Component Parts by Weight
Sodium metasilicate 50 parts
Ammonium benzoate 25 parts
Sodium gluconate 25 parts.

After blending the mix, it was packaged in a water soluble bag of the type available from Aquafilm of Winston Salem, N.C. under the trade designation “L” Series. These bags are prepared from polyvinylalcohol film and soluble in cold water, and compatible with the migrating corrosion inhibitor formulation above. This mix is added to a concrete admixture at a rate of one pound per cubic yard of concrete.


A modified formulation of powder mix was prepared mixing powders in the following ratios:

Component Parts by Weight
Amorphous silicon dioxide 50 parts
Zinc gluconate 25 parts
Ammonium benzoate 25 parts.

The mix was packaged in a water soluble bag commercially available from Aquafilm of Winston Salem, N.C. under the trade designation “L Series”, with this bag being fabricated of a film consisting essentially of polyvinylalcohol. Alkali metal gluconates are particularly effective in the present application, with the highly effective alkali metal gluconates being sodium potassium and ammonium. As indicated in Example II hereinabove, zinc gluconate is also particularly useful.

In a controlled experiment it was found that the MCI chemicals alone had an effect on the property of the cement in that the compression strength of the MCI sample was 17% higher than the control at seven days and 11% at 28 days. When the MCI chemicals were mixed in to the concrete with a water soluble bag, the air content was increased moderately, the slump was increased slightly and the compression strength at seven and 28 days was equal to the control.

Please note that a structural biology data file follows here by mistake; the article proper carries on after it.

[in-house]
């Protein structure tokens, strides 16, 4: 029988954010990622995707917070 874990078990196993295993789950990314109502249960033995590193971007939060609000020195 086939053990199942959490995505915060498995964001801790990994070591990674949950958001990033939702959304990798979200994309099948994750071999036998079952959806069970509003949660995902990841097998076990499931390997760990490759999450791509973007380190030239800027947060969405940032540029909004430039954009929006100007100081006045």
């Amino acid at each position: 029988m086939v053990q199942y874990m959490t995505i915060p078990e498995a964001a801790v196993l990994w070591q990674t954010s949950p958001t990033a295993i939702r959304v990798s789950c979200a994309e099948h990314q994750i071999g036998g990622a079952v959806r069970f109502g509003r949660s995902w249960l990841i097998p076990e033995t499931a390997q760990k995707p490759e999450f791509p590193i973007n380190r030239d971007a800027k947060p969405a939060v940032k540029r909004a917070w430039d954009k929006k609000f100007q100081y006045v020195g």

The corrosion resistance of the components of Example I and II were evaluated using an immersion test at room temperature. Pre-weighed steel panels were washed with methanol, air-dried, and immersed in a solution of saturated Ca(OH)2 containing 3.5% NaCl for 40 days. Examples I and II provided very good protection to the panels at a concentration levels of 0.4%, 0.5%, and 0.8% with Example I providing 95.5% protection and Example II providing 100% protection against corrosion.

The above examples are given for purposes of illustration only and are not to be otherwise construed as a limitation upon the scope of the following appended claims.

Patent Citations
Cited PatentFiling datePublication dateApplicantTitle
US4961790May 19, 1989Oct 9, 1990Fritz Chemical CompanyConcrete admixture device and method of using same
US5120367Oct 4, 1990Jun 9, 1992Fritz Chemical CompanyConcrete admixture device and method of using same
US5203629Apr 10, 1991Apr 20, 1993W.R. Grace & Co.-Conn.Method for modifying concrete properties